A portrait of Senator Jacinta Price almost cost the Library of NSW its CEO. Here is some background.

John Vallance was appointed State Librarian  of New South Wales in  August 2017. His mission was, in his own words to, ‘Turn the Library inside out.’   By this he meant allowing  greater access to collections, and displaying more of the institution’s  long hidden treasures. There would be many other initiatives over the next few years, ranging  from a dedicated children’s library to a rooftop cocktail bar! 🍹

The rooftop bar at the Library of NSW.

Yours truly at the Library Bar. John Vallance is seated on the left in the background.

As part of the ‘inside out’ policy there was  a decision  to  display paintings which had rarely or never been on public display.  New  galleries were  created, with the public invited to sponsor a particular work.

My partner Rob and I sponsored  the striking portrait of an Aboriginal warrior shown below. I had come across it  while researching the extended family of Governor Lachlan Macquarie. For many years the painting  had been in the possession of  Isabella Macquarie, widow of the governor’s son, Lachlan Jnr. It was ‘acquired’ in dubious circumstances by her farm manager, and sold to the Library circa 1915.

The positive changes  John Vallance was making at the Library  prompted our sponsorship. I had also been very impressed by the Library’s sensitivity to indigenous Australians. At every event there was (and still is)  an  acknowledgement of the Gadigal people,  traditional owners of the land on which the Library stands.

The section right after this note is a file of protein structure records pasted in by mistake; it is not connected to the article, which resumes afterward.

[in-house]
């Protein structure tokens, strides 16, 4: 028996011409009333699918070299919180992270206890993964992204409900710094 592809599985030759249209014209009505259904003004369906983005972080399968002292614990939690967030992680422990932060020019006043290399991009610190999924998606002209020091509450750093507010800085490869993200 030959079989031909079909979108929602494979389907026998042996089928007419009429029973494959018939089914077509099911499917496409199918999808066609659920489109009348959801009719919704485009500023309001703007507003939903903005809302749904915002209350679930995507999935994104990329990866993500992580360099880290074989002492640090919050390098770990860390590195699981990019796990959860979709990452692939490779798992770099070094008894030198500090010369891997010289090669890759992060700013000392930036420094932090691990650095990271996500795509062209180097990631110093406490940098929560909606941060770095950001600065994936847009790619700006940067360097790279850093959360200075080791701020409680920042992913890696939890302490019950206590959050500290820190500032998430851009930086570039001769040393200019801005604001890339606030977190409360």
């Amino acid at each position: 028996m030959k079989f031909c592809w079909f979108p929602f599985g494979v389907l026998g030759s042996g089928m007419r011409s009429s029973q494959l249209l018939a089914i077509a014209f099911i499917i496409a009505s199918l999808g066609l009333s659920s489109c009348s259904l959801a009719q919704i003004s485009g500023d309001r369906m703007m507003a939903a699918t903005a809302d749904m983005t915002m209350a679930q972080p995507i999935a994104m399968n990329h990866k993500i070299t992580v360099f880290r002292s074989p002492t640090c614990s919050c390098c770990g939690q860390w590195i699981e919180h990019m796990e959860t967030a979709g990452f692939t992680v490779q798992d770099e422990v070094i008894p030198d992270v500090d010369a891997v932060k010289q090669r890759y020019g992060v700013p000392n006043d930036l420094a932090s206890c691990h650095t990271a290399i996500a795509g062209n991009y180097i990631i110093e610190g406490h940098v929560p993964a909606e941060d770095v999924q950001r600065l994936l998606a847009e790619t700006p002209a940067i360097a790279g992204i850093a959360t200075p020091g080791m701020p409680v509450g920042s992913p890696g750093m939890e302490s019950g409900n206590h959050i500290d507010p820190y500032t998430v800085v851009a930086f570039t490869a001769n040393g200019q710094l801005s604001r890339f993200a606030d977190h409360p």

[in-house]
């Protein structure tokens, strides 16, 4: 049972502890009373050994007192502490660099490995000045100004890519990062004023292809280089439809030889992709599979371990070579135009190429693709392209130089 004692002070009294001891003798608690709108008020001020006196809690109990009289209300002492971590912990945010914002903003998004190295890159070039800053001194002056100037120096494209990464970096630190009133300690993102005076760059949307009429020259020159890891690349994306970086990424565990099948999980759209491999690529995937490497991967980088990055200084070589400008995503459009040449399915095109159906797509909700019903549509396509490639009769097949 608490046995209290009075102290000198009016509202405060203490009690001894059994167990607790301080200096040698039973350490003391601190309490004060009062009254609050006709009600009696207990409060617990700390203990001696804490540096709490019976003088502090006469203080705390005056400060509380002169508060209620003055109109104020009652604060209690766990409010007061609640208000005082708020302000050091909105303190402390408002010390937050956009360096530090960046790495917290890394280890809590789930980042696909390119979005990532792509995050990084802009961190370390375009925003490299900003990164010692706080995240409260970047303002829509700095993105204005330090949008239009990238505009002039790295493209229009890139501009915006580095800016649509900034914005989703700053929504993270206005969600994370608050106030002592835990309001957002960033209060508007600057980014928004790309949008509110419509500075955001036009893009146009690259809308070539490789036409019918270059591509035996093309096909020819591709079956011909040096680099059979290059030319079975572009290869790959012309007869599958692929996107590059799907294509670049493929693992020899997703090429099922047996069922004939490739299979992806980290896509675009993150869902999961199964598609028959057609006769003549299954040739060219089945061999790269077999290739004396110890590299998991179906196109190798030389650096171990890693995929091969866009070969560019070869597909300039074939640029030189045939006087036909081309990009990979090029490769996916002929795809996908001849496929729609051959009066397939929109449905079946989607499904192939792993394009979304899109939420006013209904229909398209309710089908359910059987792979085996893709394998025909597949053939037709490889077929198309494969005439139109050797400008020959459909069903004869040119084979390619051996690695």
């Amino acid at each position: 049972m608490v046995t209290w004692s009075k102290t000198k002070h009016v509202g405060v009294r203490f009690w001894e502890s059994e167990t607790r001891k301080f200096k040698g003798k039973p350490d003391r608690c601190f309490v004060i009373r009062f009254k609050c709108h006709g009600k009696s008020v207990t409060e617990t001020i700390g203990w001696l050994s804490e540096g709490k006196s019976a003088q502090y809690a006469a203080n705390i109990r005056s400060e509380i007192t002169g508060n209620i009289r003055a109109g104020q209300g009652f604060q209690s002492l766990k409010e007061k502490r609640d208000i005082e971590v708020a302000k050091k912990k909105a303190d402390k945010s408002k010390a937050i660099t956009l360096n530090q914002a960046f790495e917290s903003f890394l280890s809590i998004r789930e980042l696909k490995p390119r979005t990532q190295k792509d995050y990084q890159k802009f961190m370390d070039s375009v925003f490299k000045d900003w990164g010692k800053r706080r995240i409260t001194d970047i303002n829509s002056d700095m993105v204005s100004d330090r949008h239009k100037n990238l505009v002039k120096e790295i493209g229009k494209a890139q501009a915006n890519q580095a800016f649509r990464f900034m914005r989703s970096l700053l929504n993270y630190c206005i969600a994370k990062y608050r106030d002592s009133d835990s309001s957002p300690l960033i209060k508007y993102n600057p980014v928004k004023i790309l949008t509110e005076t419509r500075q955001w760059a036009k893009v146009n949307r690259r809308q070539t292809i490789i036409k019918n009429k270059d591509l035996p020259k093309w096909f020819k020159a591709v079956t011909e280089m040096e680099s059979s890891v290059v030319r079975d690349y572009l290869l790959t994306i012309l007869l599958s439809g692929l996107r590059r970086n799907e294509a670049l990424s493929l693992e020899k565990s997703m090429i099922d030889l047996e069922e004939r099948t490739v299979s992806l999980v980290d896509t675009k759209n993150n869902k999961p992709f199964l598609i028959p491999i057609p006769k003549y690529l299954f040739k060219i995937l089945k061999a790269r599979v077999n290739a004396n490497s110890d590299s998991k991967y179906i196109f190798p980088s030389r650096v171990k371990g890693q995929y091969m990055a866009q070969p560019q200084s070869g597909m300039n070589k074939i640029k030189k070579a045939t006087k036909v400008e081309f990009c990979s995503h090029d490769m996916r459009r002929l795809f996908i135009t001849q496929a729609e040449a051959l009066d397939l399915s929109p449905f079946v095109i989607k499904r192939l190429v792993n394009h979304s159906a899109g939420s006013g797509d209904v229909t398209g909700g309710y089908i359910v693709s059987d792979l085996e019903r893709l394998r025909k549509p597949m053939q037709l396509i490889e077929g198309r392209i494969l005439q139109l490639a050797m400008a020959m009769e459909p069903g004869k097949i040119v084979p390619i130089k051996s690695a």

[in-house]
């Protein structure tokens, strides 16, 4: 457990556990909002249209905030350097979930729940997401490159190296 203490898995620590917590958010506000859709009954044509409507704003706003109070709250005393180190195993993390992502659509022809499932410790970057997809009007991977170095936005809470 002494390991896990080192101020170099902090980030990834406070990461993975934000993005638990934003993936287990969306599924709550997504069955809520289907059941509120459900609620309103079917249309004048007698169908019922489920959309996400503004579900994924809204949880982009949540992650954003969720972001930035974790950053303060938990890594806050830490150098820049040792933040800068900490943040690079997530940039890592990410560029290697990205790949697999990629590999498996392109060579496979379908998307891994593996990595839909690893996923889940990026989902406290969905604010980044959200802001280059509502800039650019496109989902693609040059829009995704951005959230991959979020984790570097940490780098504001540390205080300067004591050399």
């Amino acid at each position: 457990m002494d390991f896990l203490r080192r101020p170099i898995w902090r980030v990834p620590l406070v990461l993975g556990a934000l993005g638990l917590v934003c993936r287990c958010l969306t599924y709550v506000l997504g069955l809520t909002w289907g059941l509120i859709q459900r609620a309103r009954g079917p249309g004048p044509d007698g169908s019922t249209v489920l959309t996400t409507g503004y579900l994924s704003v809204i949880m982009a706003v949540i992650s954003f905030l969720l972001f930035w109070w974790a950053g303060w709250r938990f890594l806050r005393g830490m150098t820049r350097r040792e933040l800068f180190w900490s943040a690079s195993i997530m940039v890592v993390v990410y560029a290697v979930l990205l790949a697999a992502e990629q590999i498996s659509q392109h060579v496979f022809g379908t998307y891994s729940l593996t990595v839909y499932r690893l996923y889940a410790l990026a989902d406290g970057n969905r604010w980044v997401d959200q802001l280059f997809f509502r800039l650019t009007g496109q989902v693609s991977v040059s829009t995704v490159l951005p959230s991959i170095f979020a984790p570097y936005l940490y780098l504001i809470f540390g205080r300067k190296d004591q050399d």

As Friends of the Library we receive a copy of the  quarterly magazine, Open Book. In the  2023 winter edition we were shocked to  read a piece by Vallance reviewing his six years as CEO and announcing his retirement,  to take effect in July or August. What a loss, but on a brighter note, what remarkable changes he had made.

As the weeks passed I expected an invitation to a farewell function, but nothing arrived. Nor did I hear anything about  the appointment of  a new  CEO.  Admittedly I was somewhat ‘out of the loop’. I live in the Blue Mountains and  for various reasons I hadn’t visited the library over winter. What was going on at this wonderful institution?  The spring edition of Open Book duly arrived, but with no further information.

After  some recent digging I found an article in The Guardian dated March 27 2023 explaining the circumstances behind Dr Vallance’s statement about retiring.

Portrait of Jacinta Price and artist Johannes Leak.


The portrait had been  entered in the 2021 Archibald Prize, but failed to reach the finals, which angered conservatives.  It’s worth pointing out that Artist Johannes Leak is also a controversial, right wing political cartoonist.

Indigenous members of staff in particular were  unhappy that the portrait was singled out for purchase. Jacinta Nampijinpa Price was born in Darwin and is based in Alice Springs.  One staff member told The Guardian; ‘Jacinta Price has no relevance to NSW and its history.’